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The Center for Sales Strategy Blog

5 Things Top Performing Sales People Do After A “Mission Failed” Experience

getting the first sales appointmentNobody really likes to fail! But the reality is, every salesperson has experienced some kind of failure at some point in their career… it’s inevitable! The great ones consider these experiences equivalent to an Ivy League education. Instead of allowing the negativity to devour them, they learn, overcome and move forward—quickly! 

My True Story: In August of 1996, I made my very first cold call. I was extremely prepared. I had a list of what I considered to be 20 really strong questions. I knew exactly who I needed to talk to. I was confident in my company’s value proposition, and I was certain my prospect would be excited to talk to me and learn how my company could help his company!

I counted to ten, picked up the phone and called my prospect. To my surprise… he answered! I introduced myself, my company and told him why I was calling. He didn’t exude the excitement I anticipated… but, he didn’t hang up on me either. I considered this a positive and pressed on.

I took out my list of questions and began to read them directly off my prep sheet. He quickly became noticeably irritated, interrupted me and said “I don’t have time to play 20 questions!  Next time you call me, you better do your homework and know my business!YIKES… mission failed!

So now what? As I put the phone down, the world around me completely disappeared. I realized I had two choices. I could crawl under my desk and let the tears roll down my cheeks, OR I could burst into laughter and move forward. I certainly had big emotions, and they needed to come out. It was deciding exactly how to release my emotions that made the difference.

As a sales consultant, I’ve worked with many sales people who’ve had similar “mission failed” experiences. And top performing sales people always respond the same way: they move forward! Here’s how they do it:

  1. They take the time to analyze the circumstance and what happened. They go back and look at the chain of events or conversations that took place (or didn’t take place) during the sales process and identify the areas or disconnects that most likely led to “mission failed."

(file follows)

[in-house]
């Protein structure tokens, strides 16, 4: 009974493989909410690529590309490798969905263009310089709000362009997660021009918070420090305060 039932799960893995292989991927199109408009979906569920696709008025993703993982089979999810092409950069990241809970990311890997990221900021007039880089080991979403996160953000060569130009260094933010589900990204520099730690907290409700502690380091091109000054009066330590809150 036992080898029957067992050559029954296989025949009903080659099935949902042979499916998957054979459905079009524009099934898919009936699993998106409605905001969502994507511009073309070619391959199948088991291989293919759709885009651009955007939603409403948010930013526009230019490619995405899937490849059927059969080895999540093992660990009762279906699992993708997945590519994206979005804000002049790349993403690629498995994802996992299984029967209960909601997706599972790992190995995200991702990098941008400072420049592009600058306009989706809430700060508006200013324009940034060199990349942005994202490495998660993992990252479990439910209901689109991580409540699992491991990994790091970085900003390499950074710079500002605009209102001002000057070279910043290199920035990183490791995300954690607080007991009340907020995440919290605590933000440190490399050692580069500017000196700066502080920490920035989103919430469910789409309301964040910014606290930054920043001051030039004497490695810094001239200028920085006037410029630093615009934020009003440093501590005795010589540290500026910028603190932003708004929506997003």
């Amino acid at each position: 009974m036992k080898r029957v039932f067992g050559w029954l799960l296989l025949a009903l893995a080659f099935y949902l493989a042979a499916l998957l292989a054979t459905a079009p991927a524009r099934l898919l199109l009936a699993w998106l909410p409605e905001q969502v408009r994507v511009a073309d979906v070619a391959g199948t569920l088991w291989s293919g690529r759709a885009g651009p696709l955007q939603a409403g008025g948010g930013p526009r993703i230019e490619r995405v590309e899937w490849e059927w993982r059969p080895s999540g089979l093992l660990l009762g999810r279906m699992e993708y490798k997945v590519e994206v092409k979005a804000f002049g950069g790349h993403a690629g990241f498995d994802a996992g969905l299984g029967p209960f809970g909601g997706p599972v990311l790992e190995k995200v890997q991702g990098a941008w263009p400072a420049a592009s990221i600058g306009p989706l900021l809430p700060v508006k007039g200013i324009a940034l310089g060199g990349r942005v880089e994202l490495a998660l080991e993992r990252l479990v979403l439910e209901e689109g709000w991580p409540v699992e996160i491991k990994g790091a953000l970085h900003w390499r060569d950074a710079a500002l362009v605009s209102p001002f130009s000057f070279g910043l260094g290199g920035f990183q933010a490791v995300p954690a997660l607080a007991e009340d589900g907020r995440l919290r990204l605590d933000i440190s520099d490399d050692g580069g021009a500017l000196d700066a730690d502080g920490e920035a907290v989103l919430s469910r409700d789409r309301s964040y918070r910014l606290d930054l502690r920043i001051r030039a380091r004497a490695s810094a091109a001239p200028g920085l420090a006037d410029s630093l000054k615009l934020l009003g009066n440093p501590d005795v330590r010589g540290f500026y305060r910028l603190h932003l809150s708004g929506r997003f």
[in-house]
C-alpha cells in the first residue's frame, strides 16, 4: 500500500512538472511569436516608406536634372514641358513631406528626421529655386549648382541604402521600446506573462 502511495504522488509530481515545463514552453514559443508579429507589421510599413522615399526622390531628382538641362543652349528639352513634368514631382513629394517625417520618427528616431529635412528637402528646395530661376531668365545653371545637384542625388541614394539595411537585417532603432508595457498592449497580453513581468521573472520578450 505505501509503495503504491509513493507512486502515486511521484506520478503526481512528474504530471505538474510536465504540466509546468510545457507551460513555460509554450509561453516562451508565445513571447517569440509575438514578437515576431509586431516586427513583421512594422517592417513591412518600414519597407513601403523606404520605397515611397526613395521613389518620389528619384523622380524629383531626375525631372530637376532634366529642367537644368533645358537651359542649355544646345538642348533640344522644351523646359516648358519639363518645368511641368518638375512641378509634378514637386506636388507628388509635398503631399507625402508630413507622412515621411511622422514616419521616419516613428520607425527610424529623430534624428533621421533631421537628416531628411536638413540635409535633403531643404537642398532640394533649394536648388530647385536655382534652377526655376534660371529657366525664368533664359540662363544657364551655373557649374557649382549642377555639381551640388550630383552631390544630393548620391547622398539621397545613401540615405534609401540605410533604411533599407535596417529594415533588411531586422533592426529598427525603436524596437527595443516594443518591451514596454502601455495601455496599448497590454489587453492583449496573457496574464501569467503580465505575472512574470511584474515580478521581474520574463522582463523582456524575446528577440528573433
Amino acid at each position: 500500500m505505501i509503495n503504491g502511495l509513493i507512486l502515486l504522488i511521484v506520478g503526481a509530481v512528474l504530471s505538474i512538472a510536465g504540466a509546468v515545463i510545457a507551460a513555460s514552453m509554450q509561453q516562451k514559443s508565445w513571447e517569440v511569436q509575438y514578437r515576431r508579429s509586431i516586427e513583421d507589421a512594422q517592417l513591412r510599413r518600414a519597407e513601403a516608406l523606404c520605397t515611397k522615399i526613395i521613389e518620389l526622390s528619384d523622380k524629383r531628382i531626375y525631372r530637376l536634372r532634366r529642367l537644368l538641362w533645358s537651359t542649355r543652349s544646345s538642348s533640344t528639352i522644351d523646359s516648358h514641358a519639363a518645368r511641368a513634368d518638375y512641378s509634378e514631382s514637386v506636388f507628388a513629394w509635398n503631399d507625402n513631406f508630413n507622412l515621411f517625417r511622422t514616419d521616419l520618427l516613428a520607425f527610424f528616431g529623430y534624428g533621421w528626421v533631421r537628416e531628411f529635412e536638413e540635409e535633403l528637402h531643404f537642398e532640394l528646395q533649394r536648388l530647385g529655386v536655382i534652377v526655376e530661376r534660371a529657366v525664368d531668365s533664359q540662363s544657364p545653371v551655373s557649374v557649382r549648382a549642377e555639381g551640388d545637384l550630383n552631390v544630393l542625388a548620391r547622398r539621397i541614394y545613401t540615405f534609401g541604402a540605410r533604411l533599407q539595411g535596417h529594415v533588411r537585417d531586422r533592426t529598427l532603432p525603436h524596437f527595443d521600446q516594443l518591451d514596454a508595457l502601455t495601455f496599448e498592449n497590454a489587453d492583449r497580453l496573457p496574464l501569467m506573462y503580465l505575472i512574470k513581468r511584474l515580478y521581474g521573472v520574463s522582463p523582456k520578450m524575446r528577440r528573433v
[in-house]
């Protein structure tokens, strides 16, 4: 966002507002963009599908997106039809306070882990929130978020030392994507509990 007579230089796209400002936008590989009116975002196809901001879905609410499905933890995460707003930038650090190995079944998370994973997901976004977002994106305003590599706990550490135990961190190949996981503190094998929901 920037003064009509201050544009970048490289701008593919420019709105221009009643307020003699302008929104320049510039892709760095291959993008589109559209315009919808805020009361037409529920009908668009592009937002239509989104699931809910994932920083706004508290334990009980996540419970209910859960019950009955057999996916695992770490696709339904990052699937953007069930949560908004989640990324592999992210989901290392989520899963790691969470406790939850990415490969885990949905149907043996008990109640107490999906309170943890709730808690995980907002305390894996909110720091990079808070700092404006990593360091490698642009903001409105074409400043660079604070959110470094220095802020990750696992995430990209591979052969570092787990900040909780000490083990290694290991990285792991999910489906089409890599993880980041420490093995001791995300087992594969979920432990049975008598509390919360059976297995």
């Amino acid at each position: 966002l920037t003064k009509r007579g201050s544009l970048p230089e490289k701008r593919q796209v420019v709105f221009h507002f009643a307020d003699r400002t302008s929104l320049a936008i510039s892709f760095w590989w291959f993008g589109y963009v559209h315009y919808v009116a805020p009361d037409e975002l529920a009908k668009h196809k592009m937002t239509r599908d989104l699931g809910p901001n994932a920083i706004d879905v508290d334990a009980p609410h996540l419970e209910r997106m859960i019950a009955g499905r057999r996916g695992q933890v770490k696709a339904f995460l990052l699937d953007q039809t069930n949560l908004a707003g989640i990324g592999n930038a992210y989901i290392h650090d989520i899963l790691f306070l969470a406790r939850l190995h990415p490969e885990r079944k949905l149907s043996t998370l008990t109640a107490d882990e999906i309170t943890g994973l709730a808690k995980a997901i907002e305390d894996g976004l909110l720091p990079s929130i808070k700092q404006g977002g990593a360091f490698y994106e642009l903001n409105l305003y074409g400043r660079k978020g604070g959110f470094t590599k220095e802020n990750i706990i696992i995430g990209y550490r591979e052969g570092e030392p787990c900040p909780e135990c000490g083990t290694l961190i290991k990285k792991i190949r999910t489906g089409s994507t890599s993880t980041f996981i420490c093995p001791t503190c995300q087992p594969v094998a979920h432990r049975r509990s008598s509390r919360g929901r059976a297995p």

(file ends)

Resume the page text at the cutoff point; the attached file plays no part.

2. They take responsibility for “their part” and understand that if the mission failed, they had something do to with it. They figure it out… and own it.  
  3. They learn from their mistakes. They do not become repeat offenders. 
  4. They don’t look at this situation as a lost opportunity. Conversely, it’s an opportunity to grow… their positive mentality matters!
  5. They quickly move forward by applying what they learned and going back to their “mission failed” prospect OR they start over with prospects that fit their ideal customer profile. Then they apply what they’ve learned from their initial approach all the way through the sales process.

Nietzsche said, “What does not kill us makes us stronger." He was a great German philosopher in the 1800’s. Born in 1844, his words are still powerful and quoted regularly today. In fact, American Idol Kelly Clarkson decided to sing about it. Her single “What Doesn’t Kill You” from her album appropriately titled Stronger quickly rose to number one after its debut earlier this year. So... those of you who like pop music can sing along to the lyrics as you’re moving forward after a “mission failed” sales experience.     

At The Center For Sales Strategy we teach our clients a “Don’t Give Up” approach to sales, and we encourage them to utilize our 7 Step HOW Selling Sales Process. Both offer sales people a sequential method to effectively approach and work through the sales process. Both also offer a strong platform to identify specific areas that can be strengthened to increase sales performance. This certainly makes it easier to learn, overcome and quickly move forward after a “mission failed” sales experience.

Do you have a "mission failed" sales experience to share? How did you overcome and move forward?

Demrie Henry is a Performance Consultant at The Center for Sales Strategy.


Topics: Needs Analysis Sales